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NEW YORK (Reuters) - The U.S. economy continues to churn out jobs and grow at a steady pace, with investment and consumer confidence both healthy and only moderate signs of risk in financial markets, the U.S. Federal Reserve said on Friday in its semiannual report to Congress.
With stock markets near record levels, and interest rates and credit conditions still loose, the report gave detailed attention to whether the financial system and bond markets posed any particular threat to the country's eight-year economic expansion.
JIM PAULSEN, CHIEF INVESTMENT STRATEGIST AT THE LEUTHOLD GROUP IN MINNEAPOLIS, MINNESOTA:
“I don’t see anything different from what the Fed has been saying already. The economy continues to be okay. It’s not overheating or under-heating. The implicit message is that we are on track to raise interest rates and to shrink the balance sheet, not because the economy is overheating but we want to normalise monetary policy.”
“It is their jobs to cite risks in the economy and markets. To me when they say ‘moderate’ vulnerabilities in the financial system, it’s a benign statement. If they are alarmed, they would be more aggressive language like ‘elevated.’ They are recognising the pickup in subprime credit card and auto loan delinquencies which they probably heard from the private sector.”
BRUCE MCCAIN, CHIEF INVESTMENT STRATEGIST AT KEY PRIVATE BANK IN CLEVELAND, OHIO:
“My general sense is a little bit of a defensive tone with respect to particularly the lower inflation numbers and the weaker compensation gains. Particularly the section on talking about the rules-based decision-making, the fact that there a lot of complicated inputs and to paraphrase can’t be totally restrained by rules-based framework, suggests that they still are firmly of the mind that they need to normalise policy and intend to continue with steps that way not only on the balance sheet, but also likely more interest rate hikes unless they get some clear indications that the wheels are falling off the economy.”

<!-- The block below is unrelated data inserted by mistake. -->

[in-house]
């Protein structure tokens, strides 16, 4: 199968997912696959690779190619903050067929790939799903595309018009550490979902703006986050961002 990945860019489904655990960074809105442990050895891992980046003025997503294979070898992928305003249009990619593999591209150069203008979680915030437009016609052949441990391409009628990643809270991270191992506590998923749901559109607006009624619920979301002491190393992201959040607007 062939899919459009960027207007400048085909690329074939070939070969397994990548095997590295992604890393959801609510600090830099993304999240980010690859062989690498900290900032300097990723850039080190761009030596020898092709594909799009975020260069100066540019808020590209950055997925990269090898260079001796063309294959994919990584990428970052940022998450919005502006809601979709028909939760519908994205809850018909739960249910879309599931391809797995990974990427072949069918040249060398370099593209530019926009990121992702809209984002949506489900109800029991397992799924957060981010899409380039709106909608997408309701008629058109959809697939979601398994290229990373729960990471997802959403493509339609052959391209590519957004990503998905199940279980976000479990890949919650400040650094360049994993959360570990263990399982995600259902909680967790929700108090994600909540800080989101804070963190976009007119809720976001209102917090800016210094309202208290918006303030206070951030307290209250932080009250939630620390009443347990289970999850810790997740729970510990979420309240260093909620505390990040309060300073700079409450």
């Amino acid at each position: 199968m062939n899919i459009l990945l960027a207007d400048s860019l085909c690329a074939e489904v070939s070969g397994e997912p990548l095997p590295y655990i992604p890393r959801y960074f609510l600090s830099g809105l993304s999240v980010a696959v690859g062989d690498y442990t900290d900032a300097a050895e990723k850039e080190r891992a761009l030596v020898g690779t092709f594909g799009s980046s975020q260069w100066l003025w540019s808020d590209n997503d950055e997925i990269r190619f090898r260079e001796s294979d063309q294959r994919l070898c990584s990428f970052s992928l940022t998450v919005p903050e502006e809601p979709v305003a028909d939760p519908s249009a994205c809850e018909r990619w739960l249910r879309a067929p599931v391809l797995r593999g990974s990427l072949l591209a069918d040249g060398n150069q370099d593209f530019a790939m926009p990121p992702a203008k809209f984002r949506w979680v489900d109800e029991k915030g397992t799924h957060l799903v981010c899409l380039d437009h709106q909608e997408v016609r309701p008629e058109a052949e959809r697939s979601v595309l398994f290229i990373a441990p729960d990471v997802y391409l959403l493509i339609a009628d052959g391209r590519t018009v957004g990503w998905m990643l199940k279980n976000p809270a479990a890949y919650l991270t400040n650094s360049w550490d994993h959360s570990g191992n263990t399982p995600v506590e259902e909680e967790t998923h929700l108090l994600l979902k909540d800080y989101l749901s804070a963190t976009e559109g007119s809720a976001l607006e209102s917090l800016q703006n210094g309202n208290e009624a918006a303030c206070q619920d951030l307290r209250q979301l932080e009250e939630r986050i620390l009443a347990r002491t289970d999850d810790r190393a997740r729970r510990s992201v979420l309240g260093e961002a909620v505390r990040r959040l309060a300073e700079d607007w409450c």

“The one thing that stuck out to me was, too, the section that really focussed on some of the portions of the labour force ... that have not changed significantly relative to what we saw before the last recession, it seems like they are de-emphasizing their role as chief employment officers in favour of some of the more monetary goals that are on their plate."
"They mentioned that the VIX is at historically low levels. One would think that they might be somewhat concerned about the complacency in the markets given that valuations have risen, but you don’t get that tone from what they are saying.”
"The general tone of the overall report was that: 'We think it’s time to normalize, we intend to do so, here are some of the reasons for it and here are some of the defences against our critics.'"
JASON WARE, CHIEF INVESTMENT OFFICER, ALBION FINANCIAL GROUP, SALT LAKE CITY, UTAH:
“They did mention early on in the summary that inflation has softened in the past few months. They put that up pretty front and centre in the summary.
“They still find themselves in this frustrating conundrum that inflation isn’t rising despite it seeming that the labour market is near full employment, and without material inflation how much can they ratchet up the Fed Funds rate. That's probably a dovish tilt in the report and probably suggests they may pause in continuing to hike rates in the foreseeable future, maybe the next six months.
"I think some of the committee, despite the more hawkish tone recently, are starting to be more sensitive to the fact that the fact that inflation is not materializing the way the market thought this year.
“This is not a high impact report for traders. There's nothing in there that is a big surprise.
“For the most part, they don’t have any unique insight into the stock market. In the last few years there have been moments when the Fed has commented on stock prices and clearly in a few instances there have been more cautionary type messages about elevated prices. They have mentioned in the past that they have observed that equity prices are high but that hasn’t translated into any prescient call."